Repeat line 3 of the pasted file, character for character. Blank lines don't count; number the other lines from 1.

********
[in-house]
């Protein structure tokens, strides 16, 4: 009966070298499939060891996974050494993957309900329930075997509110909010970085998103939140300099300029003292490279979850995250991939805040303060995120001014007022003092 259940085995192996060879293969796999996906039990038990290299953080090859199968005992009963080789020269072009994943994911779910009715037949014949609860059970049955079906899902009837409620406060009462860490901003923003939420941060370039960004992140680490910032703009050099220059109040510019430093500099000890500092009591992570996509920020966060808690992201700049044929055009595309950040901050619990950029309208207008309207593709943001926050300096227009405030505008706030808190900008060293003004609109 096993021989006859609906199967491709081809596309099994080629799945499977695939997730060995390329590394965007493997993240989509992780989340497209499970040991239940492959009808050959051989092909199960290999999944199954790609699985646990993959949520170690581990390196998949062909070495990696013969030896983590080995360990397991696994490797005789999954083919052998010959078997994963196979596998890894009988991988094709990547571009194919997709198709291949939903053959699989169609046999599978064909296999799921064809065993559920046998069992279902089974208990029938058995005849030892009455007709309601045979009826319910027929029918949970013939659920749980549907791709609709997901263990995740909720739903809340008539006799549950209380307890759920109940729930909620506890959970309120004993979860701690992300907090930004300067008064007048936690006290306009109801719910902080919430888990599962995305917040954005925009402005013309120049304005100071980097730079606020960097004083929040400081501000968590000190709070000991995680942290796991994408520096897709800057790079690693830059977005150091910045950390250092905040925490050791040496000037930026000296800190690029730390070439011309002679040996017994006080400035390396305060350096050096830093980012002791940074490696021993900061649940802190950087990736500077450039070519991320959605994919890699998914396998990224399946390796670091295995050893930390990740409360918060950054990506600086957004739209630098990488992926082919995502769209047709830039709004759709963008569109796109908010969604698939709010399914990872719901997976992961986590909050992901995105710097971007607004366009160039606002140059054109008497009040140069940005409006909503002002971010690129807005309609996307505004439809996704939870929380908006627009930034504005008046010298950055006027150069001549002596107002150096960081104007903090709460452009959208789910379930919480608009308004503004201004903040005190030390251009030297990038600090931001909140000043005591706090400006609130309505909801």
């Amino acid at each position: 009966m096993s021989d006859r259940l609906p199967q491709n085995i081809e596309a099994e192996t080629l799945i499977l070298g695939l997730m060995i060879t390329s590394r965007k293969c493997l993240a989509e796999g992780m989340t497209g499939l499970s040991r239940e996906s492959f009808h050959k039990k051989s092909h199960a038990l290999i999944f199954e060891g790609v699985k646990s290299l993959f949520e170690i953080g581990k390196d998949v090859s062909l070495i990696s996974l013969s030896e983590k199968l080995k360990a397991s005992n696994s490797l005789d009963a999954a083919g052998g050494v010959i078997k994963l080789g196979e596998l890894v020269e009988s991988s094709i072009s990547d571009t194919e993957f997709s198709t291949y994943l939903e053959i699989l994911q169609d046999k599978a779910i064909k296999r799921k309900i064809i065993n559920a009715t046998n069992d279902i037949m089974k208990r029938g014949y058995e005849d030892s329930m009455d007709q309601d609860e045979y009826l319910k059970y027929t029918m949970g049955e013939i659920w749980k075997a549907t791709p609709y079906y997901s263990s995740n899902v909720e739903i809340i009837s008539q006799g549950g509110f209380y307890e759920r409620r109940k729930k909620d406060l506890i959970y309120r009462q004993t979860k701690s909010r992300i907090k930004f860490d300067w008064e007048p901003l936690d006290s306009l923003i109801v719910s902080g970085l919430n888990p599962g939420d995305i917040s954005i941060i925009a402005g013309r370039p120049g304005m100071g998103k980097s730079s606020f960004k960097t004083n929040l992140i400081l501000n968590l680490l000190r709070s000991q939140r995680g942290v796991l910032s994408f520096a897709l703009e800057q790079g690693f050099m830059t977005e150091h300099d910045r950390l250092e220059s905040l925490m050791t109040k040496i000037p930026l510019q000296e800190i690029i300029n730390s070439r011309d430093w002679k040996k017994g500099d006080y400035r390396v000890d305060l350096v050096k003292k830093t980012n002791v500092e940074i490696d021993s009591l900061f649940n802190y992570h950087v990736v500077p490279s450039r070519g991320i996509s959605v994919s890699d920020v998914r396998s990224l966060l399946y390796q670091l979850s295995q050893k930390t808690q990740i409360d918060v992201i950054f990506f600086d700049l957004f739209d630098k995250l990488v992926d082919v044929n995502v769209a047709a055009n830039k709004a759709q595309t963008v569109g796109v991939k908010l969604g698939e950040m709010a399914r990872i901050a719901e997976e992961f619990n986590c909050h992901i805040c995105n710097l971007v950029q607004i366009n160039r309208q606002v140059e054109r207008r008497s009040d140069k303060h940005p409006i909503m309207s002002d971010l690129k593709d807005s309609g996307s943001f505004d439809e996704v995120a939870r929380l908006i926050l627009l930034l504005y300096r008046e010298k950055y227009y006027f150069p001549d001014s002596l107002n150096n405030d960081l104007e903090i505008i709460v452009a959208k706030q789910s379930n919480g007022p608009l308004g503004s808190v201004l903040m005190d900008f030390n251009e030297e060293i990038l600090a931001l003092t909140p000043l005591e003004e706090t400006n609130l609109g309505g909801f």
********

């Amino acid at each position: 009966m096993s021989d006859r259940l609906p199967q491709n085995i081809e596309a099994e192996t080629l799945i499977l070298g695939l997730m060995i060879t390329s590394r965007k293969c493997l993240a989509e796999g992780m989340t497209g499939l499970s040991r239940e996906s492959f009808h050959k039990k051989s092909h199960a038990l290999i999944f199954e060891g790609v699985k646990s290299l993959f949520e170690i953080g581990k390196d998949v090859s062909l070495i990696s996974l013969s030896e983590k199968l080995k360990a397991s005992n696994s490797l005789d009963a999954a083919g052998g050494v010959i078997k994963l080789g196979e596998l890894v020269e009988s991988s094709i072009s990547d571009t194919e993957f997709s198709t291949y994943l939903e053959i699989l994911q169609d046999k599978a779910i064909k296999r799921k309900i064809i065993n559920a009715t046998n069992d279902i037949m089974k208990r029938g014949y058995e005849d030892s329930m009455d007709q309601d609860e045979y009826l319910k059970y027929t029918m949970g049955e013939i659920w749980k075997a549907t791709p609709y079906y997901s263990s995740n899902v909720e739903i809340i009837s008539q006799g549950g509110f209380y307890e759920r409620r109940k729930k909620d406060l506890i959970y309120r009462q004993t979860k701690s909010r992300i907090k930004f860490d300067w008064e007048p901003l936690d006290s306009l923003i109801v719910s902080g970085l919430n888990p599962g939420d995305i917040s954005i941060i925009a402005g013309r370039p120049g304005m100071g998103k980097s730079s606020f960004k960097t004083n929040l992140i400081l501000n968590l680490l000190r709070s000991q939140r995680g942290v796991l910032s994408f520096a897709l703009e800057q790079g690693f050099m830059t977005e150091h300099d910045r950390l250092e220059s905040l925490m050791t109040k040496i000037p930026l510019q000296e800190i690029i300029n730390s070439r011309d430093w002679k040996k017994g500099d006080y400035r390396v000890d305060l350096v050096k003292k830093t980012n002791v500092e940074i490696d021993s009591l900061f649940n802190y992570h950087v990736v500077p490279s450039r070519g991320i996509s959605v994919s890699d920020v998914r396998s990224l966060l399946y390796q670091l979850s295995q050893k930390t808690q990740i409360d918060v992201i950054f990506f600086d700049l957004f739209d630098k995250l990488v992926d082919v044929n995502v769209a047709a055009n830039k709004a759709q595309t963008v569109g796109v991939k908010l969604g698939e950040m709010a399914r990872i901050a719901e997976e992961f619990n986590c909050h992901i805040c995105n710097l971007v950029q607004i366009n160039r309208q606002v140059e054109r207008r008497s009040d140069k303060h940005p409006i909503m309207s002002d971010l690129k593709d807005s309609g996307s943001f505004d439809e996704v995120a939870r929380l908006i926050l627009l930034l504005y300096r008046e010298k950055y227009y006027f150069p001549d001014s002596l107002n150096n405030d960081l104007e903090i505008i709460v452009a959208k706030q789910s379930n919480g007022p608009l308004g503004s808190v201004l903040m005190d900008f030390n251009e030297e060293i990038l600090a931001l003092t909140p000043l005591e003004e706090t400006n609130l609109g309505g909801f």